split horizon updates A
routing technique in which information about routes is prevented from existing
router interfaces through which that information was received. Split horizon
updates are useful in preventing routing loops.
spooler An application
that manages requests or jobs submitted to it for execution. Spoolers process
the submitted requests in an orderly fashion from a queue. A print spooler
is perhaps the most common example of a spooler.
SQE (Signal Quality
Error). A transmission sent by a transceiver back to the controller to
let the controller known whether the collision circuity is functional.
Also called heartbeat.
See source-route bridging.
SQL (Structured Query
Language). The international standard language for defining and accessing
SRAM (Static RAM).
SRT See source-route
transparent bridging .
SR/TLB See source-route
SSCP (System Services
Control Point). Focal point within an SNA network for managing network
configuration, coordinating network operator and problem determination
requests, and providing directory sevices and other session services and
other session services for network end users.
SSCP-PU session Session
used by SNA to allow an SSCP to manage a node's resources through the PU.SSCPs
can send requests to, and receive replies from, individual nodes in order
to control the network configuration.
SSI (Small-Scale Integration).
SSL (Secure Sockets
Layer). A security protocol that provides communications privacy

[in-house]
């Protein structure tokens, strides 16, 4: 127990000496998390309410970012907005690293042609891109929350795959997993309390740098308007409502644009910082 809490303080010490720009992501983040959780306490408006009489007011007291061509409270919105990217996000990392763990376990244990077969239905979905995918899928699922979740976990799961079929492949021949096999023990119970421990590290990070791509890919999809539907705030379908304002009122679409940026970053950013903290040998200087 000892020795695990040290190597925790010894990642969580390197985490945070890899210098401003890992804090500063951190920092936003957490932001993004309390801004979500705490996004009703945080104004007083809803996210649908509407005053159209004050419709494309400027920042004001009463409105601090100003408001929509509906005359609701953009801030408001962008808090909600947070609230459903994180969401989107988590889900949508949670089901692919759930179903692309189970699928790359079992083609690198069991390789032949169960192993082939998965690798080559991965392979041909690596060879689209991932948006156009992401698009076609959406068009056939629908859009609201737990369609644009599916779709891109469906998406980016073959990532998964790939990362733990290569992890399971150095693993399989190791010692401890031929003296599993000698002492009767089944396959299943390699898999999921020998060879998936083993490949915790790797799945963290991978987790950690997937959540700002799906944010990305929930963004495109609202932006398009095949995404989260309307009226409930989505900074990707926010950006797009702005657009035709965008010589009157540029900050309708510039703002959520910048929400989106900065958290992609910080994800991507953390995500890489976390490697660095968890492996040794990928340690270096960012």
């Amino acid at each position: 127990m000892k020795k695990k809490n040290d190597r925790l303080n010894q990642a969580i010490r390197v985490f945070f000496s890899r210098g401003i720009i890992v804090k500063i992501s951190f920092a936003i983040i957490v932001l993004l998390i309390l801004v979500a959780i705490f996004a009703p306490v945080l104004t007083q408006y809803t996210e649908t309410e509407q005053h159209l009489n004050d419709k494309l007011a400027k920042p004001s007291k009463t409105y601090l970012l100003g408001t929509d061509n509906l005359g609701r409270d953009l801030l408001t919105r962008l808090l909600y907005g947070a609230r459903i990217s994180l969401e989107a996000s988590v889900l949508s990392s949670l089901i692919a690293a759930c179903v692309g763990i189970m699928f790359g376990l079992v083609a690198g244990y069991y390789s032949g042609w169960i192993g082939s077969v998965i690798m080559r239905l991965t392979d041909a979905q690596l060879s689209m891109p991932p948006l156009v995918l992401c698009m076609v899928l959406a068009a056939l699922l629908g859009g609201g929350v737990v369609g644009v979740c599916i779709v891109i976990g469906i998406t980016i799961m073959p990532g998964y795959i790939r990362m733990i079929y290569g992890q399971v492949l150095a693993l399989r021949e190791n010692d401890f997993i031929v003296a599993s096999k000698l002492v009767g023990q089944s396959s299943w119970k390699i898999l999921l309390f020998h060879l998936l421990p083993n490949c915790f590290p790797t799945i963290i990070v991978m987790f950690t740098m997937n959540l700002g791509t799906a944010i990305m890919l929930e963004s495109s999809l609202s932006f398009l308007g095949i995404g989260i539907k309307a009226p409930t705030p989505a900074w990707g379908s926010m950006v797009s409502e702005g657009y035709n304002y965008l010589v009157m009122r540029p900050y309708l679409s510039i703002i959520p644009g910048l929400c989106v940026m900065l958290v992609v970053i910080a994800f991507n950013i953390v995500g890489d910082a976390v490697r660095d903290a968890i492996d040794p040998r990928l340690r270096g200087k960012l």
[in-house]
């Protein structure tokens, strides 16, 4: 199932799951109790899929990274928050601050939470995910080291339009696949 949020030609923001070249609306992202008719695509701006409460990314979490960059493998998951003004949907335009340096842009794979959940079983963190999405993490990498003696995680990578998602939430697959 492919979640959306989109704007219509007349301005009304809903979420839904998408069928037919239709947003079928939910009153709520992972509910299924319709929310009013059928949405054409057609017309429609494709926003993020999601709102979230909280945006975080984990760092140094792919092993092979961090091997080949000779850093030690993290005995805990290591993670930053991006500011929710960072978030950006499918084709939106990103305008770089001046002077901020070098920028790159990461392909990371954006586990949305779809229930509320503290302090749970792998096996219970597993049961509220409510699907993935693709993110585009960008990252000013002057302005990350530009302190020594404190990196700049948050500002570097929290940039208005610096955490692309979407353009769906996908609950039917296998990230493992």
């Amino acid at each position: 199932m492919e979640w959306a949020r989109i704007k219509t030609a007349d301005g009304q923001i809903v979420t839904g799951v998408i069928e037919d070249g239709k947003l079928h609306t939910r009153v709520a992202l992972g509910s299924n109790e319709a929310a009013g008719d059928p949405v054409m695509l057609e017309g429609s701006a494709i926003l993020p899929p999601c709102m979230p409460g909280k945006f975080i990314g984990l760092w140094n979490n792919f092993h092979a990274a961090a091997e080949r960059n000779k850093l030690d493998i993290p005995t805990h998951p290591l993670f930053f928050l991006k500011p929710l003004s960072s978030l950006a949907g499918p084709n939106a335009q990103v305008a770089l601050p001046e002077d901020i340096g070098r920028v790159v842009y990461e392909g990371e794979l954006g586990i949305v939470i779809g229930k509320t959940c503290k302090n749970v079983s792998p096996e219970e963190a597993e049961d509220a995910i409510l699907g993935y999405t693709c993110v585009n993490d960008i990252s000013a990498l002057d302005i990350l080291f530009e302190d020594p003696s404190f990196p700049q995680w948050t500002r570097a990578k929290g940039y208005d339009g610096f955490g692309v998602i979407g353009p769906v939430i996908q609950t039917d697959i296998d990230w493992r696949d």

over the Internet. The protocol allows client/server applications to communicate
in a way that is designed to prevent eavesdropping, tampering, or message
forgery. The latest version of the SSL protocol has been submitted to the
IETF and is available as an Internet
SS/SD (Single-Sided, Single-Density).
standard A commonly
used or officially specified set of rules or procedures. See also de facto
standard and the jure standard.
standard input In UNIX the
source of information for a command. This is assumed to be the keyboard
unless input is redirected
from a file or another command.
standard output In UNIX the
destination for information from a command. This is assumed to be the terminal
display unless ouput is redirected
to a file or another command.
standby monitor Device
in standby mode on a Token Ring network in case an active monitor becomes
inactive. See also active monitor and ring monitor.
StarLAN Another name
for IEEE 802.3 1Base5. A 1-Mbps
promulgated by AT&T.
Start bit In asynchronous
transfers, a new character is introduced by the start bit.
star topology LAN topology
in which end points on a network are connected to a common central switch
by point-to-point links.
start-stop transmission See
static route A route
that is manually entered into the routing table. Static routes take precedence